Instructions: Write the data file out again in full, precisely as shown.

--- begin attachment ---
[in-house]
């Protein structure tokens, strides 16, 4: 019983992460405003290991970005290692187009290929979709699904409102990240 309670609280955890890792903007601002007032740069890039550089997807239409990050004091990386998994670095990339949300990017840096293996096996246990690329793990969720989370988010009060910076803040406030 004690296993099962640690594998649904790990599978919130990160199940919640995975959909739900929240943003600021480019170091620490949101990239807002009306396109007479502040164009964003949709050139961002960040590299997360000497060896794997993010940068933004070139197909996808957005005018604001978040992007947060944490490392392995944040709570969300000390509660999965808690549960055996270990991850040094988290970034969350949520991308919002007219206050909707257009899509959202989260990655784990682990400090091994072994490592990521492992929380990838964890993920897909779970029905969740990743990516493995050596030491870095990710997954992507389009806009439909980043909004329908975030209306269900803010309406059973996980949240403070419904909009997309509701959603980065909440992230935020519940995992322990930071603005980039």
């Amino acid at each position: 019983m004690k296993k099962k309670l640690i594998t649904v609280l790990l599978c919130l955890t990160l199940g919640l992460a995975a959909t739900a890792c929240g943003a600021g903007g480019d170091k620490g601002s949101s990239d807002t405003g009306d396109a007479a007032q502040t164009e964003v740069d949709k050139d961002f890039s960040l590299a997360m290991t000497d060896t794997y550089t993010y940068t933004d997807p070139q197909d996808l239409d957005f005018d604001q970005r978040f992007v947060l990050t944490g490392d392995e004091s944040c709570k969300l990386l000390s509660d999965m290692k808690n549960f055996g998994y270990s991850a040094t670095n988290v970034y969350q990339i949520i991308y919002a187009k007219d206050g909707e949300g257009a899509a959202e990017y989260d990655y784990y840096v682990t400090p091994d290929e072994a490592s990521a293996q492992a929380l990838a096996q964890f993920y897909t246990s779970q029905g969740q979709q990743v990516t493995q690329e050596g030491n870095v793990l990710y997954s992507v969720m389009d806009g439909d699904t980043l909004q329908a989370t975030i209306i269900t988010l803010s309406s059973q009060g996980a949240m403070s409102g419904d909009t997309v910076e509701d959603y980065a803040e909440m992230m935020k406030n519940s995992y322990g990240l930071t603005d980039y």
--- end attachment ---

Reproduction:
[in-house]
């Protein structure tokens, strides 16, 4: 019983992460405003290991970005290692187009290929979709699904409102990240 309670609280955890890792903007601002007032740069890039550089997807239409990050004091990386998994670095990339949300990017840096293996096996246990690329793990969720989370988010009060910076803040406030 004690296993099962640690594998649904790990599978919130990160199940919640995975959909739900929240943003600021480019170091620490949101990239807002009306396109007479502040164009964003949709050139961002960040590299997360000497060896794997993010940068933004070139197909996808957005005018604001978040992007947060944490490392392995944040709570969300000390509660999965808690549960055996270990991850040094988290970034969350949520991308919002007219206050909707257009899509959202989260990655784990682990400090091994072994490592990521492992929380990838964890993920897909779970029905969740990743990516493995050596030491870095990710997954992507389009806009439909980043909004329908975030209306269900803010309406059973996980949240403070419904909009997309509701959603980065909440992230935020519940995992322990930071603005980039």
């Amino acid at each position: 019983m004690k296993k099962k309670l640690i594998t649904v609280l790990l599978c919130l955890t990160l199940g919640l992460a995975a959909t739900a890792c929240g943003a600021g903007g480019d170091k620490g601002s949101s990239d807002t405003g009306d396109a007479a007032q502040t164009e964003v740069d949709k050139d961002f890039s960040l590299a997360m290991t000497d060896t794997y550089t993010y940068t933004d997807p070139q197909d996808l239409d957005f005018d604001q970005r978040f992007v947060l990050t944490g490392d392995e004091s944040c709570k969300l990386l000390s509660d999965m290692k808690n549960f055996g998994y270990s991850a040094t670095n988290v970034y969350q990339i949520i991308y919002a187009k007219d206050g909707e949300g257009a899509a959202e990017y989260d990655y784990y840096v682990t400090p091994d290929e072994a490592s990521a293996q492992a929380l990838a096996q964890f993920y897909t246990s779970q029905g969740q979709q990743v990516t493995q690329e050596g030491n870095v793990l990710y997954s992507v969720m389009d806009g439909d699904t980043l909004q329908a989370t975030i209306i269900t988010l803010s309406s059973q009060g996980a949240m403070s409102g419904d909009t997309v910076e509701d959603y980065a803040e909440m992230m935020k406030n519940s995992y322990g990240l930071t603005d980039y």